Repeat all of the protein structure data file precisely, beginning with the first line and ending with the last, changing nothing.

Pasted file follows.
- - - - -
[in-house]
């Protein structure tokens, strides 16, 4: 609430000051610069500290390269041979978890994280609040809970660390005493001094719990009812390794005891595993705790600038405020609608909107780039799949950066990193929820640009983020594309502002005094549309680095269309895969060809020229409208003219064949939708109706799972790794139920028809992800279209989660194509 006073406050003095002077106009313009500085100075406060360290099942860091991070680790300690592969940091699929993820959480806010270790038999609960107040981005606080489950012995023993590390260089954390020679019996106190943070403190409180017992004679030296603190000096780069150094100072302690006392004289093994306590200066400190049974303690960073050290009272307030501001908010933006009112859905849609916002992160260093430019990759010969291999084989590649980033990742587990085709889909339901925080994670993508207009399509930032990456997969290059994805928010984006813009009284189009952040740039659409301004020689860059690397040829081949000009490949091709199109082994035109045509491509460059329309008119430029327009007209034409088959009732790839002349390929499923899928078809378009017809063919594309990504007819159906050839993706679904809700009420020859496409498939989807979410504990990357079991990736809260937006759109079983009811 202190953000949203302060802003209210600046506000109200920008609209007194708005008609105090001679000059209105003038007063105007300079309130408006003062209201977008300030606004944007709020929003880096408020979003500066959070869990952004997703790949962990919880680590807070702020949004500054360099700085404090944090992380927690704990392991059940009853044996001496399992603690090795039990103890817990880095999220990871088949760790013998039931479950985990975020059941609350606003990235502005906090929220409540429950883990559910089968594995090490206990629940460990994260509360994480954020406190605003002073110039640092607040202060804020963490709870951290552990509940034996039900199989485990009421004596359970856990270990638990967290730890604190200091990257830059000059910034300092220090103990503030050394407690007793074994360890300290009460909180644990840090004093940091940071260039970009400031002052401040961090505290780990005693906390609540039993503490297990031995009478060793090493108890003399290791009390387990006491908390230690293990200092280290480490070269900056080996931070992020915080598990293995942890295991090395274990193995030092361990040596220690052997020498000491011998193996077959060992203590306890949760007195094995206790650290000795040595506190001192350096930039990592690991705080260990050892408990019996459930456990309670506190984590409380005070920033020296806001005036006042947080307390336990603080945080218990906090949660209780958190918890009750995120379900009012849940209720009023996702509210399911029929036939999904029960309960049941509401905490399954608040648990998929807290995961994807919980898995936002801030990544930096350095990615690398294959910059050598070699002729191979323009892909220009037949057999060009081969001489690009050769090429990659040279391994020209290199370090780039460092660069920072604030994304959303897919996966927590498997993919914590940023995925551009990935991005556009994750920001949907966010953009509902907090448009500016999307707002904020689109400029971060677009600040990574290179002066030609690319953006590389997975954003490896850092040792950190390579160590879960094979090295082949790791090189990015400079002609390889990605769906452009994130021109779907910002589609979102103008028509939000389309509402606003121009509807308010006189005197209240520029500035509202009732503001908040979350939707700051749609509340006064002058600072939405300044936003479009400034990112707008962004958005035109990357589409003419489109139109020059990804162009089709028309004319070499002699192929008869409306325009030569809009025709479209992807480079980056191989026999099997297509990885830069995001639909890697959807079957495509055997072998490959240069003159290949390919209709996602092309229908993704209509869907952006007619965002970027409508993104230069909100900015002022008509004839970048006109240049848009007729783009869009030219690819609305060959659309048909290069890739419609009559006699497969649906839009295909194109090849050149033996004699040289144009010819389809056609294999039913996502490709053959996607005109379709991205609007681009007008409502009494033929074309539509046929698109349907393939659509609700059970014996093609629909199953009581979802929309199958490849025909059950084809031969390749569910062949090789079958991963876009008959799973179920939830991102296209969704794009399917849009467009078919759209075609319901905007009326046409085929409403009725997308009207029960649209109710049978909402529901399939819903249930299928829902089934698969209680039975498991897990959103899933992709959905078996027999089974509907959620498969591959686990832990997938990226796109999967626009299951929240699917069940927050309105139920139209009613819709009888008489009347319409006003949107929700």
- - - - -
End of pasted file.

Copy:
[in-house]
């Protein structure tokens, strides 16, 4: 609430000051610069500290390269041979978890994280609040809970660390005493001094719990009812390794005891595993705790600038405020609608909107780039799949950066990193929820640009983020594309502002005094549309680095269309895969060809020229409208003219064949939708109706799972790794139920028809992800279209989660194509 006073406050003095002077106009313009500085100075406060360290099942860091991070680790300690592969940091699929993820959480806010270790038999609960107040981005606080489950012995023993590390260089954390020679019996106190943070403190409180017992004679030296603190000096780069150094100072302690006392004289093994306590200066400190049974303690960073050290009272307030501001908010933006009112859905849609916002992160260093430019990759010969291999084989590649980033990742587990085709889909339901925080994670993508207009399509930032990456997969290059994805928010984006813009009284189009952040740039659409301004020689860059690397040829081949000009490949091709199109082994035109045509491509460059329309008119430029327009007209034409088959009732790839002349390929499923899928078809378009017809063919594309990504007819159906050839993706679904809700009420020859496409498939989807979410504990990357079991990736809260937006759109079983009811 202190953000949203302060802003209210600046506000109200920008609209007194708005008609105090001679000059209105003038007063105007300079309130408006003062209201977008300030606004944007709020929003880096408020979003500066959070869990952004997703790949962990919880680590807070702020949004500054360099700085404090944090992380927690704990392991059940009853044996001496399992603690090795039990103890817990880095999220990871088949760790013998039931479950985990975020059941609350606003990235502005906090929220409540429950883990559910089968594995090490206990629940460990994260509360994480954020406190605003002073110039640092607040202060804020963490709870951290552990509940034996039900199989485990009421004596359970856990270990638990967290730890604190200091990257830059000059910034300092220090103990503030050394407690007793074994360890300290009460909180644990840090004093940091940071260039970009400031002052401040961090505290780990005693906390609540039993503490297990031995009478060793090493108890003399290791009390387990006491908390230690293990200092280290480490070269900056080996931070992020915080598990293995942890295991090395274990193995030092361990040596220690052997020498000491011998193996077959060992203590306890949760007195094995206790650290000795040595506190001192350096930039990592690991705080260990050892408990019996459930456990309670506190984590409380005070920033020296806001005036006042947080307390336990603080945080218990906090949660209780958190918890009750995120379900009012849940209720009023996702509210399911029929036939999904029960309960049941509401905490399954608040648990998929807290995961994807919980898995936002801030990544930096350095990615690398294959910059050598070699002729191979323009892909220009037949057999060009081969001489690009050769090429990659040279391994020209290199370090780039460092660069920072604030994304959303897919996966927590498997993919914590940023995925551009990935991005556009994750920001949907966010953009509902907090448009500016999307707002904020689109400029971060677009600040990574290179002066030609690319953006590389997975954003490896850092040792950190390579160590879960094979090295082949790791090189990015400079002609390889990605769906452009994130021109779907910002589609979102103008028509939000389309509402606003121009509807308010006189005197209240520029500035509202009732503001908040979350939707700051749609509340006064002058600072939405300044936003479009400034990112707008962004958005035109990357589409003419489109139109020059990804162009089709028309004319070499002699192929008869409306325009030569809009025709479209992807480079980056191989026999099997297509990885830069995001639909890697959807079957495509055997072998490959240069003159290949390919209709996602092309229908993704209509869907952006007619965002970027409508993104230069909100900015002022008509004839970048006109240049848009007729783009869009030219690819609305060959659309048909290069890739419609009559006699497969649906839009295909194109090849050149033996004699040289144009010819389809056609294999039913996502490709053959996607005109379709991205609007681009007008409502009494033929074309539509046929698109349907393939659509609700059970014996093609629909199953009581979802929309199958490849025909059950084809031969390749569910062949090789079958991963876009008959799973179920939830991102296209969704794009399917849009467009078919759209075609319901905007009326046409085929409403009725997308009207029960649209109710049978909402529901399939819903249930299928829902089934698969209680039975498991897990959103899933992709959905078996027999089974509907959620498969591959686990832990997938990226796109999967626009299951929240699917069940927050309105139920139209009613819709009888008489009347319409006003949107929700």